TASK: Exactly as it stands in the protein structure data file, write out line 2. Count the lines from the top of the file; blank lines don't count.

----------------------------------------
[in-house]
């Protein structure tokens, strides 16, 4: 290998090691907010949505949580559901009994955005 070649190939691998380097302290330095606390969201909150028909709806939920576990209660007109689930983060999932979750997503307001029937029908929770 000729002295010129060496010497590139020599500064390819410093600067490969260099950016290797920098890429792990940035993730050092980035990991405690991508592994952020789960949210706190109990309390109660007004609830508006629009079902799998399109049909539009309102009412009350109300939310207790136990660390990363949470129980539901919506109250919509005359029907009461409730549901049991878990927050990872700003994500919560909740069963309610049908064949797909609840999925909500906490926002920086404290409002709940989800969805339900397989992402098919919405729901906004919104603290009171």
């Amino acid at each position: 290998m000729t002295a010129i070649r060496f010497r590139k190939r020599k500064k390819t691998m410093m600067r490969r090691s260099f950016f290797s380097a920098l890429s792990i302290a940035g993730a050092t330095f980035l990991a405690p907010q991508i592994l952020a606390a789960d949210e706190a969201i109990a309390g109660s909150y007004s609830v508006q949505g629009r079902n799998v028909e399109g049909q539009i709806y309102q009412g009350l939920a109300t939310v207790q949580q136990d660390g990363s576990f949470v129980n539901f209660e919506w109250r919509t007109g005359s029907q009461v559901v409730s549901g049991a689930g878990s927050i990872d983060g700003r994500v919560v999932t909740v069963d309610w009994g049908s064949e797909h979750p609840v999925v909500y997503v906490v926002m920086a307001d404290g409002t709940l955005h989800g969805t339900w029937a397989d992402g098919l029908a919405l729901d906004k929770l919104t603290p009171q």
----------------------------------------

């Protein structure tokens, strides 16, 4: 290998090691907010949505949580559901009994955005 070649190939691998380097302290330095606390969201909150028909709806939920576990209660007109689930983060999932979750997503307001029937029908929770 000729002295010129060496010497590139020599500064390819410093600067490969260099950016290797920098890429792990940035993730050092980035990991405690991508592994952020789960949210706190109990309390109660007004609830508006629009079902799998399109049909539009309102009412009350109300939310207790136990660390990363949470129980539901919506109250919509005359029907009461409730549901049991878990927050990872700003994500919560909740069963309610049908064949797909609840999925909500906490926002920086404290409002709940989800969805339900397989992402098919919405729901906004919104603290009171």